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Mary Lennox is a Grade-A, no-holds-barred brat. And the thing about this analysis of Mary's character is that it doesn't take a lot of reading between the lines. We're not throwing out some wild theory about who Mary Lennox is at the beginning of The Secret Garden. Nope, Frances Hodgson Burnett comes right out and tells us in the first paragraph of the novel that Mary is:
[…] as tyrannical and selfish a little pig as ever lived. (1.1)
It's a rare main character that the narrator of the book seems to dislike as much or more than we, the readers, do. But there you have it: Mary Lennox is the most selfish pig that has ever lived, according to her creator. So why are we reading about her?
We're reading about Mary to see what might make her a less tyrannical and selfish little pig. After all, that first paragraph doesn't just tell us that Mary is so terrible to her governesses that none of them stick around for longer than three months. It also tells us that Mary's mother hadn't wanted kids, and that she basically handed baby Mary over to a string of bullied servants with the instruction to "keep the child [Mary] out of sight as much as possible" (1.1). In other words, Mary wasn't born a self-centered monster; she became one through her neglected upbringing.
So The Secret Garden is at least partly the story of a lonely, selfish girl meeting friends—Dickon, Ben Weatherstaff, the robin, and even Colin Craven—and taking care of a garden. As she gets to know other people—people who haven't been paid by her mother to keep her quiet and out of sight—she becomes less of a pig and more of an actual, generous human being.
On the one hand, sure, Mary's care for the Secret Garden and especially for Colin Craven totally transforms her into a much nicer kind of character. But oddly enough, it also lessens her place in the novel overall. Mary is definitely the main character in the first thirteen chapters of The Secret Garden, before Colin makes his surprise entrance. But the second half of the book focuses primarily on Colin's efforts to learn to walk, to investigate Magic, and to reunite with his absent father.
In short, once Mary stops misbehaving, the book pretty much stops paying attention to her. Maybe she should have kept those tantrums going for a little while longer.
Before she makes it over to Yorkshire, Mary gets a nasty nickname from another English kid living in India: Mistress Mary Quite Contrary. We chat about the specific meaning of the nursery rhyme on which this name is based in our section on "Allusions." Check it out if you want to learn more about Queen "Bloody" Mary and her intensely morbid "garden." For now, we're just going to focus on what Mary Lennox's nickname says about her character.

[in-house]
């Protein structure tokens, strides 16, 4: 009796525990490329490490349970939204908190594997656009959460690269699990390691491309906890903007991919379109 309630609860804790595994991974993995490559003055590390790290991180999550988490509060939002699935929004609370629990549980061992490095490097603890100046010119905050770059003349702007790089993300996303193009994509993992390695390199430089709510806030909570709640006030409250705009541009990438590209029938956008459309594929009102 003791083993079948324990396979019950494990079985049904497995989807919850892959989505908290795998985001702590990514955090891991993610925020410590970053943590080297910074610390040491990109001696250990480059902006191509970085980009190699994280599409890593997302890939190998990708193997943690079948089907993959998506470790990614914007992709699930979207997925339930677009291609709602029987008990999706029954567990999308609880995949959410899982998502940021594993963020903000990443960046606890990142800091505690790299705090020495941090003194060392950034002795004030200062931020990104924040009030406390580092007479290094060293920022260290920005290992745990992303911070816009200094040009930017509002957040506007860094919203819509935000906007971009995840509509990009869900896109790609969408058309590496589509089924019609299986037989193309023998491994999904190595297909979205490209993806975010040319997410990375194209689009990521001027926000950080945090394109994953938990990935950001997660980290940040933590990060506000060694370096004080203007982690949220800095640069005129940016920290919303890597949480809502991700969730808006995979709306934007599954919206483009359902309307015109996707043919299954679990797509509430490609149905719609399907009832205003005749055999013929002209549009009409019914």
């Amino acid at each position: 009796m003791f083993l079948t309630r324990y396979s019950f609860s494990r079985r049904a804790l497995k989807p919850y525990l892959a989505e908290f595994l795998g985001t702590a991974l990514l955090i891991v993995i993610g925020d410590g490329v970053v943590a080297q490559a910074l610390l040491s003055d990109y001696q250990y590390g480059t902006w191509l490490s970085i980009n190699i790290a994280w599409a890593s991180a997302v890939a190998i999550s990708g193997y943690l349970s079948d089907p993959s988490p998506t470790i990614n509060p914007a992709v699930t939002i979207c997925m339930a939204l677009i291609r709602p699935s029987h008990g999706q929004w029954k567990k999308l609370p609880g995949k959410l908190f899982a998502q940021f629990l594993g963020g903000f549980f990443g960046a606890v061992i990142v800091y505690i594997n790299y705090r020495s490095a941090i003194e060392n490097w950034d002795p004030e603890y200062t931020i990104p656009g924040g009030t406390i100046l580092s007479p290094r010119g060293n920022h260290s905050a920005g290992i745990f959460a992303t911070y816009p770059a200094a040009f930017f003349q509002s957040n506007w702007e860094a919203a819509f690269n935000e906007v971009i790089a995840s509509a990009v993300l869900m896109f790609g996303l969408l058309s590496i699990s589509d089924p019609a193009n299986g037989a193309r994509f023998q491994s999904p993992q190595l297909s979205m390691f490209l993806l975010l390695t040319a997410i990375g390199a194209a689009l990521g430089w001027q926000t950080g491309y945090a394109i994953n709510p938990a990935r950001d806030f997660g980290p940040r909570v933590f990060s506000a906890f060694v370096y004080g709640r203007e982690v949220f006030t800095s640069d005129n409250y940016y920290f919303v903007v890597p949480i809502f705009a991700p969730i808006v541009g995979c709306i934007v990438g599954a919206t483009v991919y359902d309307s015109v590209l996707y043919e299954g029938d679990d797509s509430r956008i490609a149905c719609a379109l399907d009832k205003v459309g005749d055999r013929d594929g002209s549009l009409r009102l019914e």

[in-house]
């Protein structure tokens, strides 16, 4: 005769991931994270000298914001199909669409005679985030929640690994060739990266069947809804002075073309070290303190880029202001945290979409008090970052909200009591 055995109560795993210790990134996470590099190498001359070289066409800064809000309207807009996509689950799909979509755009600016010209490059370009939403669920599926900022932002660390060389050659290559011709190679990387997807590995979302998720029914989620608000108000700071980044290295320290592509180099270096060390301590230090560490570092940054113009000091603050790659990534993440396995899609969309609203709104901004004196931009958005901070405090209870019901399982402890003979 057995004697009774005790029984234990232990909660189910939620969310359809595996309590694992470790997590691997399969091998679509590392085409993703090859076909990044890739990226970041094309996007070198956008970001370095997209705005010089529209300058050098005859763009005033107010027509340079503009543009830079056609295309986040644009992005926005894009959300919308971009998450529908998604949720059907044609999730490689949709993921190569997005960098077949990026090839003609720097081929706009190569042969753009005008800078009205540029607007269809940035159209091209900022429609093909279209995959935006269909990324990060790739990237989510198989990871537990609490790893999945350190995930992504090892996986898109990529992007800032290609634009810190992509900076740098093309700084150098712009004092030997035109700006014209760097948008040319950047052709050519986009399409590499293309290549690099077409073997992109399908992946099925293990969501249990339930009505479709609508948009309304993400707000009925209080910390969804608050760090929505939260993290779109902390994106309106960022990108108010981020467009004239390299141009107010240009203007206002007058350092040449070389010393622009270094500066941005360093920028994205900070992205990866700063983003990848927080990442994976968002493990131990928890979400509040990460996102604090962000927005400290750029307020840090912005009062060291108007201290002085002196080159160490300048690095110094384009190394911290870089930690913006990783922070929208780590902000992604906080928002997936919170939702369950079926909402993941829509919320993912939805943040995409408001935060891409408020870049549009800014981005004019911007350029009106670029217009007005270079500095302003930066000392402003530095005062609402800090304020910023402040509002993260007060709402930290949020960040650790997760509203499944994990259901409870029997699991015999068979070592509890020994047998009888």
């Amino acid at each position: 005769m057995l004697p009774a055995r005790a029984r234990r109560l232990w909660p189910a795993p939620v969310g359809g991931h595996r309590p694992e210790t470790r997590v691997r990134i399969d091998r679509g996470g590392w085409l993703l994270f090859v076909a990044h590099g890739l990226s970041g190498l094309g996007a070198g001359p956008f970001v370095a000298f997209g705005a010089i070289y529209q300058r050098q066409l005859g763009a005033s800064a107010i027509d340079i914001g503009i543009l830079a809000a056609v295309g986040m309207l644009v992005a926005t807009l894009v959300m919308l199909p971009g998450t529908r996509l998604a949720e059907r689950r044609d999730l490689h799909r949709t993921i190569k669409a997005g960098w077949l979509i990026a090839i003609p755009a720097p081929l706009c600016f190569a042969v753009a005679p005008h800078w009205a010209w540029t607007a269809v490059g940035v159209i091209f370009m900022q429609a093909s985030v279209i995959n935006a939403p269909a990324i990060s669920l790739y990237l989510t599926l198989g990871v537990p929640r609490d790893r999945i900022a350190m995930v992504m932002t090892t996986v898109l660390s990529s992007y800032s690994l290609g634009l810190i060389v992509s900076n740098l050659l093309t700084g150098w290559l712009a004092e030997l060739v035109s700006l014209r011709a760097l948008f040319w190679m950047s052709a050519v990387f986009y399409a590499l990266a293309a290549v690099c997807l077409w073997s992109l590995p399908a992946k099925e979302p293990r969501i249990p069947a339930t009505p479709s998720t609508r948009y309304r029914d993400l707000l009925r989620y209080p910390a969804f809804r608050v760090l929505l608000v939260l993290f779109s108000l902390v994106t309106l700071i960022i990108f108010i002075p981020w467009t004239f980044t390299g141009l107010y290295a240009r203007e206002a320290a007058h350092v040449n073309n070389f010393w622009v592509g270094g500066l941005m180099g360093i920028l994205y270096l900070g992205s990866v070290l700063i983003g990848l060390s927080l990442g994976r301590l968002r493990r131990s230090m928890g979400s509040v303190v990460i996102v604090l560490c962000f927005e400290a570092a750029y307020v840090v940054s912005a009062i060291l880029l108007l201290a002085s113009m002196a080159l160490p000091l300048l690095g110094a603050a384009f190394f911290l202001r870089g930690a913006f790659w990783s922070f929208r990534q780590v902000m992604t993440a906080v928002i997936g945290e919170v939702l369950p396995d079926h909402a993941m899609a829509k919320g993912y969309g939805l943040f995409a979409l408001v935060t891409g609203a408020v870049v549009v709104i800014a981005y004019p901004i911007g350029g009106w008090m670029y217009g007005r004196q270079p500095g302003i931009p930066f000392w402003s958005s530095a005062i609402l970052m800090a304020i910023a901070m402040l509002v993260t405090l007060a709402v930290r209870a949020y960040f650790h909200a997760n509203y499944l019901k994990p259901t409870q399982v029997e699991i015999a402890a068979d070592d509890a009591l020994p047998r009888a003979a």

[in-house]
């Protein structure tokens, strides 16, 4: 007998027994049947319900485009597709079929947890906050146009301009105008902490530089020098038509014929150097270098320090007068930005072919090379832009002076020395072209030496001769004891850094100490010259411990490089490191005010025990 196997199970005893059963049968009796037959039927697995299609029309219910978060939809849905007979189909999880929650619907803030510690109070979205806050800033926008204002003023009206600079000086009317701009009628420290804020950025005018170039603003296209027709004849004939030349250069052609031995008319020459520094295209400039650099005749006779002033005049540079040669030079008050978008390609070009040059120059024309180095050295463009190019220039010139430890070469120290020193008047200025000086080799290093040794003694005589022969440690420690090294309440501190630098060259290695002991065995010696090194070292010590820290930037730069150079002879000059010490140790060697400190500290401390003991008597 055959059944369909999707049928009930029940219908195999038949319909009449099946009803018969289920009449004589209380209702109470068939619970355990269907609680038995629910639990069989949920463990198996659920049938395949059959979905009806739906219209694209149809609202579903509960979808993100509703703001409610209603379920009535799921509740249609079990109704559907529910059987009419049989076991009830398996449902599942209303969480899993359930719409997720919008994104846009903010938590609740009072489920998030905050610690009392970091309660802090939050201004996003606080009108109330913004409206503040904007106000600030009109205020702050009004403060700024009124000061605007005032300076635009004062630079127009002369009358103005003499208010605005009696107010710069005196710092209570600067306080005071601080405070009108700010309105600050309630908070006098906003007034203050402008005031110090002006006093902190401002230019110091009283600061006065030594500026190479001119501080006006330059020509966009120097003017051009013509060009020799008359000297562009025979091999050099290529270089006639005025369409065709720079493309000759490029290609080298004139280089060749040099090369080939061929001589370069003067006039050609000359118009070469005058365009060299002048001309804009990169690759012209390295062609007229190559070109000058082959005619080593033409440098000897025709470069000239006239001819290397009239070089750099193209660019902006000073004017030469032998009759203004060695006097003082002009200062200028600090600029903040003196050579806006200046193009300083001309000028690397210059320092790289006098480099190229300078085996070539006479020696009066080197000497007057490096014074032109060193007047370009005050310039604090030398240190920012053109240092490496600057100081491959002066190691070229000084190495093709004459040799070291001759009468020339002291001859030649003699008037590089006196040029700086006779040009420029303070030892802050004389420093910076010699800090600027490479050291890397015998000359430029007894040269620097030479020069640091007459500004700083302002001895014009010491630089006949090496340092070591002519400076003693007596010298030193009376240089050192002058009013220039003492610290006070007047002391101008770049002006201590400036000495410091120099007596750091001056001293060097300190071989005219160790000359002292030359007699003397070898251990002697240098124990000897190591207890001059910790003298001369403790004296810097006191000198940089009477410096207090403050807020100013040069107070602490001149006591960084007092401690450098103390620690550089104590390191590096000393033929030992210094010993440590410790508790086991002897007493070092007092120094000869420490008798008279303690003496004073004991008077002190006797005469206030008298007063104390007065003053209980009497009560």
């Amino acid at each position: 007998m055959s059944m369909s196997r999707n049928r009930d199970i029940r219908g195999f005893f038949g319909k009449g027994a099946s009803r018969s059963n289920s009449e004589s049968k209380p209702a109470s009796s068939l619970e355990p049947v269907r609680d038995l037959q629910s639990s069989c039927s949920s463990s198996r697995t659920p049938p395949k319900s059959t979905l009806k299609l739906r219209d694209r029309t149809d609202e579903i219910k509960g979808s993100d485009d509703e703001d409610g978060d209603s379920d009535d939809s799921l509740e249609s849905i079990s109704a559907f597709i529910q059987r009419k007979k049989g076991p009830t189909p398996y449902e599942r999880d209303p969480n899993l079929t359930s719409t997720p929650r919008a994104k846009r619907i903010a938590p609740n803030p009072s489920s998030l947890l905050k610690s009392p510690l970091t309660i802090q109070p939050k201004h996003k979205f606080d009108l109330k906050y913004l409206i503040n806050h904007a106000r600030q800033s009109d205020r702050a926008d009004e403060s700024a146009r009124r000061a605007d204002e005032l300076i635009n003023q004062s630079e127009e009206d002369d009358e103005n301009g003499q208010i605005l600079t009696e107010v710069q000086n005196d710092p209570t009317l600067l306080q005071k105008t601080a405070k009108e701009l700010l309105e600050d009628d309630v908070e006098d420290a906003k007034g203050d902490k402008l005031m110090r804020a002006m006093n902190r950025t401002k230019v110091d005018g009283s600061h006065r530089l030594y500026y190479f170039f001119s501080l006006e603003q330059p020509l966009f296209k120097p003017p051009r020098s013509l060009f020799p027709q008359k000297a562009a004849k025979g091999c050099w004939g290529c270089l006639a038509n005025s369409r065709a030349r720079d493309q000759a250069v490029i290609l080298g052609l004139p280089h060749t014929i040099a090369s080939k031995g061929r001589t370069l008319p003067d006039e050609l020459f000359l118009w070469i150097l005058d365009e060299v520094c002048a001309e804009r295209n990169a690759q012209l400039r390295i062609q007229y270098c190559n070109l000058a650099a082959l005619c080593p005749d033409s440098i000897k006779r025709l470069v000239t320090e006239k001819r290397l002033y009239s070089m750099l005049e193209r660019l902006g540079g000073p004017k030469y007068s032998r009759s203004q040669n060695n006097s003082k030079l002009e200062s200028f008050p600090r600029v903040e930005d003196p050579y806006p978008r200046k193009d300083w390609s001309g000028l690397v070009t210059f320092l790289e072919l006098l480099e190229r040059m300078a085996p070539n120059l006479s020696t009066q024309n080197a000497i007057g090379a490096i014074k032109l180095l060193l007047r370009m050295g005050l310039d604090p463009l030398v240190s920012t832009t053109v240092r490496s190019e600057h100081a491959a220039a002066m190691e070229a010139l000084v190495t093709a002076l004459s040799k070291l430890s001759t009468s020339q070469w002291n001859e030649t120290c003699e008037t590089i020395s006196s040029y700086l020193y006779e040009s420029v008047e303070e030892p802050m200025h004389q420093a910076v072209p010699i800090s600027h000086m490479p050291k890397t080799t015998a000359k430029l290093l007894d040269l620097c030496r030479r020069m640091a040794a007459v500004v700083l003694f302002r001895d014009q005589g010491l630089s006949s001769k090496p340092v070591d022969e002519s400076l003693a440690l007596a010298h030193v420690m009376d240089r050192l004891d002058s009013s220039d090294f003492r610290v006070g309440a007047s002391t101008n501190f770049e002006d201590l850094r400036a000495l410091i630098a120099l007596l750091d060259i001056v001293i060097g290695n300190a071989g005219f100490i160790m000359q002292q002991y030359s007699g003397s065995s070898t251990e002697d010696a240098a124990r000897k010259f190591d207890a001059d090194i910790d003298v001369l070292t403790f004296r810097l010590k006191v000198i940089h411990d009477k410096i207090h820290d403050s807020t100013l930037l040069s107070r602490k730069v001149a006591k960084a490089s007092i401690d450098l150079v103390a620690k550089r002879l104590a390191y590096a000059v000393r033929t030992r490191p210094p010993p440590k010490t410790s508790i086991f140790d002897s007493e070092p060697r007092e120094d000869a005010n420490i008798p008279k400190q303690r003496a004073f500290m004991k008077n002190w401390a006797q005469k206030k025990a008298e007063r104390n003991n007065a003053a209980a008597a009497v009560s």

We've already talked (a lot, we know) about Mary's contrariness—the fact that she always seems at odds with other people, and she seems to argue a lot just to get her way. But what about the Mistress part? This implies something else super-important about Mary's character: She comes from a rich family, and she's used to being able to boss her servants around. The novel implies that, if she had grown up as part of a poor family (like the Sowerbys), she would never have been able to act out the way she does at the beginning of the novel.
But Mary doesn't only come from a rich family—she comes from a rich Anglo-Indian family. That is, her parents are British people living high and mighty in colonial India. Frances Hodgson Burnett emphasizes the fact that a lot of Mary's insults have a specifically racist edge, since she is used to throwing them at her oppressed servants. For example, Mary wants to call her nanny, "Pig! Pig! Daughter of Pigs!" because "to call a native a pig is the worst insult of all" (1.6). So Mary is doubly spoiled: she thinks she can treat people however she wants because she has lots of money and because she is a white English girl in British India.
Now the novel is not at all on Mary's side in her awful behavior to her Indian servants. But the novel still demonstrates some definite prejudices about India of its own. For more on The Secret Garden and its attitudes towards India, go check out our "Themes" section.
Mary Lennox starts out the novel "the most disagreeable-looking child ever seen" (1.1), and then she ends the book "like a blush rose" (26.56). Obviously, the thing that makes the difference in Mary's appearance—awful at the start of the book and pretty at the end of it—is all of her outdoorsy exercise. As Mary puts in physical work, she looks healthier and healthier, which does her looks a world of good.
But here's the key thing: As Mary starts to get prettier, she doesn't really notice. We're told:
Mary had not had time to pay much attention to her changing face. (26.58)
So Mary isn't only better looking, she's also better overall. It's an important sign of how much she is improving as a person that, even though she's getting prettier, she also isn't obsessed with how she looks. Unlike Mary's mother, who was vain and shallow, Mary's prettiness comes second to who Mary is on the inside (at least, by the end of the book). For more on Mary's beautiful (but self-absorbed) mother, be sure to read up on Mrs. Lennox elsewhere in this section.